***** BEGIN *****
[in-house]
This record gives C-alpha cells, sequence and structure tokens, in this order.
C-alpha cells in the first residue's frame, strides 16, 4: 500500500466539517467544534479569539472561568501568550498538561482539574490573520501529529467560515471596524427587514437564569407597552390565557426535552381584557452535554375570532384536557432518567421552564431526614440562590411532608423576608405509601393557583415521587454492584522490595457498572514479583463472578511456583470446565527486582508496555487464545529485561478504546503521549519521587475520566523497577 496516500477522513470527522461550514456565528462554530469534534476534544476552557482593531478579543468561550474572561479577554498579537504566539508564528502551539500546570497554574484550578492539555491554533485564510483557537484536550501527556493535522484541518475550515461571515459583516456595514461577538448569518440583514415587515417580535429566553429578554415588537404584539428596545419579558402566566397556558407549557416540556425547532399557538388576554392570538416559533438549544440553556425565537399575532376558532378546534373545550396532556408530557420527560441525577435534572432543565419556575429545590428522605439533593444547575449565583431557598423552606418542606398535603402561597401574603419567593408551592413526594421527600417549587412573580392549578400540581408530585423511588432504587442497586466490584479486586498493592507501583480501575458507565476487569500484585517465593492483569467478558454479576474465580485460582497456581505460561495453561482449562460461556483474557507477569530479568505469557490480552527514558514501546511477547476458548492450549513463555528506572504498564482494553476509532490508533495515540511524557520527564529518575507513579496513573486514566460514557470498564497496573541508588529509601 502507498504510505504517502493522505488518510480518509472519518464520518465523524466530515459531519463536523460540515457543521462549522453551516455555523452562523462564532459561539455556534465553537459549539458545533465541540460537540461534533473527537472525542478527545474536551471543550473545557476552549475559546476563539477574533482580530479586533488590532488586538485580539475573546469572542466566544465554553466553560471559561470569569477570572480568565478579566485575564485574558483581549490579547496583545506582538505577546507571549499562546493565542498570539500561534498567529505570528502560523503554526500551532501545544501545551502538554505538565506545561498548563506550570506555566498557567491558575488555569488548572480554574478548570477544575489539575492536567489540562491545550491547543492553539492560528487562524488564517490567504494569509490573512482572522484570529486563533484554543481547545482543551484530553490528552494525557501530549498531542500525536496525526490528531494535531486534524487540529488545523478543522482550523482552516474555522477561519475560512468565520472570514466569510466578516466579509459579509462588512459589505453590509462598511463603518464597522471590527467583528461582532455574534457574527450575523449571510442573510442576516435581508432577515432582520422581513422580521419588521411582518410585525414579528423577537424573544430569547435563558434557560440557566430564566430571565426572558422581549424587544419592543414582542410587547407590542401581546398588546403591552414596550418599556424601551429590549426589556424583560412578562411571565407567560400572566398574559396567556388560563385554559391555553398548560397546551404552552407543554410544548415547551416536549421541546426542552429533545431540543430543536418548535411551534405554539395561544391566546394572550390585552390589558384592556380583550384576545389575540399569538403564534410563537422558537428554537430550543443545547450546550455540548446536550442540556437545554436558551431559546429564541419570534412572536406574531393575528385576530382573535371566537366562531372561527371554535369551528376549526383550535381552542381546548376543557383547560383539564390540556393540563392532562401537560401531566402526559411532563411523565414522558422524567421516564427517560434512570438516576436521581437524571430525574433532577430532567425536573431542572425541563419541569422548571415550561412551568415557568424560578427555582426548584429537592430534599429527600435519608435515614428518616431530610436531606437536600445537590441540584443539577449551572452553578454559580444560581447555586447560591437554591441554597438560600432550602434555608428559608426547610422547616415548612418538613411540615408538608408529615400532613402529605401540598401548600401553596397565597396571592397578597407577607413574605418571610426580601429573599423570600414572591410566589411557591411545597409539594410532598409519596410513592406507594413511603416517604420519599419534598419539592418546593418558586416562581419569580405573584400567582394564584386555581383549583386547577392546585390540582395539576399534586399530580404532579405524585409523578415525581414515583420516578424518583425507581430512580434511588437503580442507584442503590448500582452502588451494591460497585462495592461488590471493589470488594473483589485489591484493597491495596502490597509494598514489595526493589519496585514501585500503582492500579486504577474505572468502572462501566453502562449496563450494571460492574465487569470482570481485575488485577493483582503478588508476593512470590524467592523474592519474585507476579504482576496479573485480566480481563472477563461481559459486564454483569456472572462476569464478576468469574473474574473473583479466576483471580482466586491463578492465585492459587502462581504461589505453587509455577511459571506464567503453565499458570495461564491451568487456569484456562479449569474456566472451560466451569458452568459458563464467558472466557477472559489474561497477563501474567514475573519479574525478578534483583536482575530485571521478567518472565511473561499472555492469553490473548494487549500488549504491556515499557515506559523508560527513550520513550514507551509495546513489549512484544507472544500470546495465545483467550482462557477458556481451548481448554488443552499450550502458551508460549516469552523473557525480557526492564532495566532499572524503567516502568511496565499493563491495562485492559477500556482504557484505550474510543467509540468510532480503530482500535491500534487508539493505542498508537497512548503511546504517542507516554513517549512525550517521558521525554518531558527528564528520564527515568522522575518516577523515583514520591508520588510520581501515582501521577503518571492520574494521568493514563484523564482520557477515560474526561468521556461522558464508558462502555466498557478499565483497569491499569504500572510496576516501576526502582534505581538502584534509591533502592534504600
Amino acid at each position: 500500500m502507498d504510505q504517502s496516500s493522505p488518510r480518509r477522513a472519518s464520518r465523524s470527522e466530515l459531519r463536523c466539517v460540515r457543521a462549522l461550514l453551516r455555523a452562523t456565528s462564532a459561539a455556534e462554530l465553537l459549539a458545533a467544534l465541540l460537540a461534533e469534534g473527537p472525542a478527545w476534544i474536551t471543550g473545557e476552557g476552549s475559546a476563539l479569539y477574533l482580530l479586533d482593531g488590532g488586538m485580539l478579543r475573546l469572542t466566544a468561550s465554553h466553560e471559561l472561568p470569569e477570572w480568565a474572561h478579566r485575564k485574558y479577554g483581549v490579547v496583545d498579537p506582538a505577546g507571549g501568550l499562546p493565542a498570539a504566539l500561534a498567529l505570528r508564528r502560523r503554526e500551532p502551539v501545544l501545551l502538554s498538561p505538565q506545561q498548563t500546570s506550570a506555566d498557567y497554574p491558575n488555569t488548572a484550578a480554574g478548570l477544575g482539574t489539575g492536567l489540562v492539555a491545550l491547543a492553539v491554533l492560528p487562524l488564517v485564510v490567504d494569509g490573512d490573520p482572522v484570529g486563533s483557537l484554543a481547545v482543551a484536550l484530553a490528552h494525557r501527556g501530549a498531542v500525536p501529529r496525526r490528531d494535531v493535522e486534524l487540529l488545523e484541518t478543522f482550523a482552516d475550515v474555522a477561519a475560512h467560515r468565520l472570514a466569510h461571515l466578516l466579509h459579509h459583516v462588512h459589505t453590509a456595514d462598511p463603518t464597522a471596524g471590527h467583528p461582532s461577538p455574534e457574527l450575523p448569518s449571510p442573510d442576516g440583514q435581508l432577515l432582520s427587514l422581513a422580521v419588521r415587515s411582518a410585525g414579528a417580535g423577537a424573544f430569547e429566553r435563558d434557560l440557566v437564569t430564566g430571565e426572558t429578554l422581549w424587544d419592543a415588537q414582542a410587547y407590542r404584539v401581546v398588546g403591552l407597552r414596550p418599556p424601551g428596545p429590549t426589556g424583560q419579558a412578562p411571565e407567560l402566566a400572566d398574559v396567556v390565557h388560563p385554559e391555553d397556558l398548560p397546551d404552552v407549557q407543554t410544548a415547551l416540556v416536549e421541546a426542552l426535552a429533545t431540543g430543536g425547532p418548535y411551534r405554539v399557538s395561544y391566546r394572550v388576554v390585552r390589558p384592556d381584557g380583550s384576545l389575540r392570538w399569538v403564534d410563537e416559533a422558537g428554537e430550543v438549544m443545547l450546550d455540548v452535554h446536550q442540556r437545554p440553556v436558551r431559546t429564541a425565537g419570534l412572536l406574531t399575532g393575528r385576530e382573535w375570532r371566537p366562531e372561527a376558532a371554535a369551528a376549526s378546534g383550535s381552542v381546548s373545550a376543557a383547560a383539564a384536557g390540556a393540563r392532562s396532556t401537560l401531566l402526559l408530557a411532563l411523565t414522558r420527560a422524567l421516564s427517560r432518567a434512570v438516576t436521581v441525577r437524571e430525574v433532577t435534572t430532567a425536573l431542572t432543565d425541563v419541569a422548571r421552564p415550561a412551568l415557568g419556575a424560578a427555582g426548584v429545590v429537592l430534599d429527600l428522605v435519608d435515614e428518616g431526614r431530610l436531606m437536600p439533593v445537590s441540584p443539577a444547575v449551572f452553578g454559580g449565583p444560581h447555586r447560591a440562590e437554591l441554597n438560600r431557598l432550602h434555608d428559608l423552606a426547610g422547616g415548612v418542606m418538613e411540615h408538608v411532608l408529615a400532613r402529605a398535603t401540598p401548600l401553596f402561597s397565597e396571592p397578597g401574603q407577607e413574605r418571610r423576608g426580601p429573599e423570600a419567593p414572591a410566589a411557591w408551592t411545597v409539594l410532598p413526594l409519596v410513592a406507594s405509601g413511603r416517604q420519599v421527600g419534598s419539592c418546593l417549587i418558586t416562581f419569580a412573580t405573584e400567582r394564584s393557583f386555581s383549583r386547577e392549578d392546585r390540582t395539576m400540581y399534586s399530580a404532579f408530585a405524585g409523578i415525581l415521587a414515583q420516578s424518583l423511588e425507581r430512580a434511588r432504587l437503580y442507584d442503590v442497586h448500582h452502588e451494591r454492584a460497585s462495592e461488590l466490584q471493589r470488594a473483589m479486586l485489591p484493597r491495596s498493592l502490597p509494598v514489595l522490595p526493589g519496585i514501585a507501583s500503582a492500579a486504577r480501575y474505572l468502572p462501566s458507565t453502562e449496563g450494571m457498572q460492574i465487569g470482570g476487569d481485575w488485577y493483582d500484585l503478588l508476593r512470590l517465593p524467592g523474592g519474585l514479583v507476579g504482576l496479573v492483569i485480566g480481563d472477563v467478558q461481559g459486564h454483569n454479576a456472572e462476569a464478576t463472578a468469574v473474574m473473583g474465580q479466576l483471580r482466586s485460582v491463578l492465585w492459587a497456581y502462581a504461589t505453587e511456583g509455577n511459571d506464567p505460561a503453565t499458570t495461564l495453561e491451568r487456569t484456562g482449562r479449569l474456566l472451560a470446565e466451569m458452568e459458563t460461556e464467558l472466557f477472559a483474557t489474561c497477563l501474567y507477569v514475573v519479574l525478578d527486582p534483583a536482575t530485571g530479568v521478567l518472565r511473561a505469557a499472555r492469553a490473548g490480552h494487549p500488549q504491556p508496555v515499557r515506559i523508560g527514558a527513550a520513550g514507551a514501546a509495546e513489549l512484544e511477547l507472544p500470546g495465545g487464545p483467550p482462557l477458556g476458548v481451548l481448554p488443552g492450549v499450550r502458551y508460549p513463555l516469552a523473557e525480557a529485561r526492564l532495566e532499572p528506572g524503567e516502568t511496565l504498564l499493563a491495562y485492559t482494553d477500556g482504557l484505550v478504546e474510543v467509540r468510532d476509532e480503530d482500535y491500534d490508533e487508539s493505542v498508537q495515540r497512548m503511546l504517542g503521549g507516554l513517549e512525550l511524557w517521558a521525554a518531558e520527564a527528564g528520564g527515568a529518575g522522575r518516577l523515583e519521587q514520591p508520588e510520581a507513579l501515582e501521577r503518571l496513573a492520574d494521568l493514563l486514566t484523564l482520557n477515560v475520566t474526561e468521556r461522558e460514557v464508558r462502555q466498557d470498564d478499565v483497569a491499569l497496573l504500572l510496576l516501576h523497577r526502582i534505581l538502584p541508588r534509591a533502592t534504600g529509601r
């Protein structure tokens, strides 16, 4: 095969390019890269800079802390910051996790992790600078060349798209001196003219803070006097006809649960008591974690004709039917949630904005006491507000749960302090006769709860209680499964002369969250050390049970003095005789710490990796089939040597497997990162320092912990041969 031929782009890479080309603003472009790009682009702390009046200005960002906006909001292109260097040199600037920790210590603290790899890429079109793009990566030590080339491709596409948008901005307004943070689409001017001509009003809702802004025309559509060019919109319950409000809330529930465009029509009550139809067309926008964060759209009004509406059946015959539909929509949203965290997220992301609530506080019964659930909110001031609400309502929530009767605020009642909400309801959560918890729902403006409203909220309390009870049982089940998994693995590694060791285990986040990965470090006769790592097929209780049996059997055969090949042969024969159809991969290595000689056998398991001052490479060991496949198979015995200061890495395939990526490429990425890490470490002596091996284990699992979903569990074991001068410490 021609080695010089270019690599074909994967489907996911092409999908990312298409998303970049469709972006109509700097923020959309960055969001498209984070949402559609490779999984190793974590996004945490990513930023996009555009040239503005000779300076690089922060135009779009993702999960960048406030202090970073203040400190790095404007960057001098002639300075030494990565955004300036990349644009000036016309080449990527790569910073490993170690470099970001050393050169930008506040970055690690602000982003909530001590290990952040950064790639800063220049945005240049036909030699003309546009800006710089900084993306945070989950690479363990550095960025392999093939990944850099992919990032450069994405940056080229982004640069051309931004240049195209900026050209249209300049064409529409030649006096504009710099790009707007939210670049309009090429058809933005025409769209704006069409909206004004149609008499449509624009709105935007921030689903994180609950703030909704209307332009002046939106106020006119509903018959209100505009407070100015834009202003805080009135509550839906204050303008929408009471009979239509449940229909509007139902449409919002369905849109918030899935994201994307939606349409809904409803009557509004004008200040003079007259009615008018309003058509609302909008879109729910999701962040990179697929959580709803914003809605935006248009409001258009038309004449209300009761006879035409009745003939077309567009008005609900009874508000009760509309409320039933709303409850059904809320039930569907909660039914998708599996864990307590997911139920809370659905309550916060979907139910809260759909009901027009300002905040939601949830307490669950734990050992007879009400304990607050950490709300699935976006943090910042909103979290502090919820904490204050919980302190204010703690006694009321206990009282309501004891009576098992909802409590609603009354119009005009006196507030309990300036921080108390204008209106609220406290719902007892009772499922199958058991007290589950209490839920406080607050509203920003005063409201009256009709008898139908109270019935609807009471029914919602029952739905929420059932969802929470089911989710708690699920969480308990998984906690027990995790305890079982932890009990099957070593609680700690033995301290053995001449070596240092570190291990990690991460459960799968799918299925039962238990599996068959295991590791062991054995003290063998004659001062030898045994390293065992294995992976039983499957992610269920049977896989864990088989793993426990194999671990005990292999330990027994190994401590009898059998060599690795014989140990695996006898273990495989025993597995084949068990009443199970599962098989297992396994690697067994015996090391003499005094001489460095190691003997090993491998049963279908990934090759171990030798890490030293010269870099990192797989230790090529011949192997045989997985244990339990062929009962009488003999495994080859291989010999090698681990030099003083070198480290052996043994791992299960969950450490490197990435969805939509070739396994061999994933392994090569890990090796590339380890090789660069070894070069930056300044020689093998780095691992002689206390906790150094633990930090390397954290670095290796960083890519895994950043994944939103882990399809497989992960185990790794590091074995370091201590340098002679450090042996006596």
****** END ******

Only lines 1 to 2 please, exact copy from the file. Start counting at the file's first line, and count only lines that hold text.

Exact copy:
[in-house]
This record gives C-alpha cells, sequence and structure tokens, in this order.